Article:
Dutch Do Not Tolerate Freedom of Speech

The Dutch are destroying the last vestiges of our liberty until the pretense of protecting it. They are putting on trial a right-wing Dutch politician named Geert Wilders for what they call inciting hatred and discrimination against the Dutch Moroccan minority. Thi8s is a legal contest that will destroy civilization itself and unravel everything we once held fundamental to freedom. Wilders argued that calling Morrocans ‘scum’ is protected by his right to freedom of speech. The government prosecutors looking as always to advance their careers no matter what the cost to society argue that his claim ‘Freedom of expression is not absolute, it is paired with obligations and responsibilities, the responsibility not to set groups of people against each other,’ declared lead prosecutorWouter Bos.

This post was published at Armstrong Economics on Mar 20, 2016.

China’s Latest Problem: Half A Trillion Dollars In Unpaid Bills

It’s no secret by now that China has a rather serious debt problem.
Although getting a precise read on it is next to impossible, all told the debt pile probably sums to something like $30 trillion. Various reports put the figure at between 250% and 300% of GDP all-in and aswe reported back in January, that may have swelled to more than 340% by the end of 2015.
Corporate debt-to-GDP was around 125% in 2014 and probably sits above 150% now. Depending on what business you’re in, servicing that debt has become all but impossible. As Macquarie discovered last autumn, more than half of all debt for commodities firms was EBIT-uncovered in 2014 and heaven only knows what that figure looks like now.

This post was published at Zero Hedge on 03/20/2016.

$GCJ16 – April Gold (Last:1256.00)

The chart shown provides a more expansive view than the one given here Friday, with a 1384.10 rally target that is commensurately higher. Getting there would represent the culmination of a bullish ABCD pattern that has unfolded at a glacial pace. However, any doubts we might have had about the pattern’s viability were scotched on March 10 when a sharp rally stalled precisely at the midpoint pivot,1287.80. As of now, we have no way of knowing for certain whether the April contract will get past that ‘hidden’ resistance. However, if and when it does, especially if by way of a two-day close above it, or by exceeding it by $5-6 intraday, that would imply a likely follow-through to at least 1335.95, or possibly to 1384.10 if any higher.
From a trading perspective, the futures became a theoretical ‘mechanical’ buy, stop 1191.40, on two separate occasions when they pulled back to the green line (x=1239.65). They are on a buy signal now, but because they’re trading above the ‘mechanical’ entry price, I’d suggest using another tactic to get aboard. If a ‘camouflage’ entry is your preference, please note that the futures would trip a buy signal on the chart shown at 1259.63 – four ticks above Friday’s recovery high. The relevant coordinates are: A=1227.00 on 3/16; B=1271.90 on 3/17; and (tentative) C=1248.40 (3/19). The D target would lie at 1293.30.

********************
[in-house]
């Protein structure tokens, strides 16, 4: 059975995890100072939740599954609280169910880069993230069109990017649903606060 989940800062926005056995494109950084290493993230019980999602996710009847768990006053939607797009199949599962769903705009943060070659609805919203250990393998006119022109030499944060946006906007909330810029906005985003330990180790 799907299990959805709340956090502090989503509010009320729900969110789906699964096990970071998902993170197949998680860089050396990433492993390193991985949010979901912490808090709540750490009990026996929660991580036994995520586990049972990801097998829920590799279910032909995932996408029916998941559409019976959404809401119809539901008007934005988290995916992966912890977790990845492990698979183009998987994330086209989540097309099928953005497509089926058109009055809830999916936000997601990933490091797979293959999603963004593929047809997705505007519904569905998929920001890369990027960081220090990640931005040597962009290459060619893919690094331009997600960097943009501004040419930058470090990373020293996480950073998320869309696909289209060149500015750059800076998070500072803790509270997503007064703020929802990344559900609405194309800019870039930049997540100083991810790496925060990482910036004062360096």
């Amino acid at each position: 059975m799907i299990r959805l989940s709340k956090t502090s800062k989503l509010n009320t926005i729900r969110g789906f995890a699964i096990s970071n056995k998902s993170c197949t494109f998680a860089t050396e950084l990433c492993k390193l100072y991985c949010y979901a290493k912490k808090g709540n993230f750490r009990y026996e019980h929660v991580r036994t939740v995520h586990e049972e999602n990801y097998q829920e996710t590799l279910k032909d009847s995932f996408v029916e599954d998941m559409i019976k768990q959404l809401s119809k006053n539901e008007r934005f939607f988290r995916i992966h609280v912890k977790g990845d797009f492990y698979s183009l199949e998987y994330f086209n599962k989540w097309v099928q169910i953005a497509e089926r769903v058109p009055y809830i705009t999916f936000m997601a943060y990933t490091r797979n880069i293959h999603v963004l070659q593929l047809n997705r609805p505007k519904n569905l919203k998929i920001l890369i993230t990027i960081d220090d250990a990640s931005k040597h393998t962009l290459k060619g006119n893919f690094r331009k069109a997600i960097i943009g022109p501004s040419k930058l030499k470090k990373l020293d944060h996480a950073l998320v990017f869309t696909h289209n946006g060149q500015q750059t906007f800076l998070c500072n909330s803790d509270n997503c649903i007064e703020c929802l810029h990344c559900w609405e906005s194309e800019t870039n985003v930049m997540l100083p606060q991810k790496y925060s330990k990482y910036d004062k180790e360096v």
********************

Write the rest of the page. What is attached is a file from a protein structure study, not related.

This post was published at Rick Ackerman on Posted March 20, 2016,.

Venture Capitalist Says Investors Are Terrified Of Market Volatility And Weak Economy: ‘They Are Scared And Don’t Know What To Do’

With stocks having rebounded following a major down-swing earlier this year, it’s all smooth sailing going forward if you believe the mainstream financial pundits and renowned economists who continue to encourage the general public about the unfettered strength and stability of the U. S. economy. But according to well known venture capitalist and resource sector investor Carlo Civelli, last week’s Fed action, or rather, inaction, suggests that exactly the opposite is the case.
It goes to show that the economy is not as strong… or the markets were too volatile even for Yellen to stomach.
In his latest interview with Crush The Street Civelli explains why the stock market is the only game in town for many investors, why people are being forced into negative yield investments, how stabilizing stocks markets doesn’t necessarily translate to a healthy economy, and where to position yourself today to avoid the wealth destruction to come:

This post was published at shtfplan on March 20th, 2016.

The Clown Show Has Come and Gone

Our main theme has been that the ironclad post-2011 confidence in the Federal Reserve among conventional market participants would slowly but surely start to fade because macro parlor tricks, so vigorously employed by the Bernanke Fed, were only tricks or in some cases (Operation Twist) borderline magic, after all.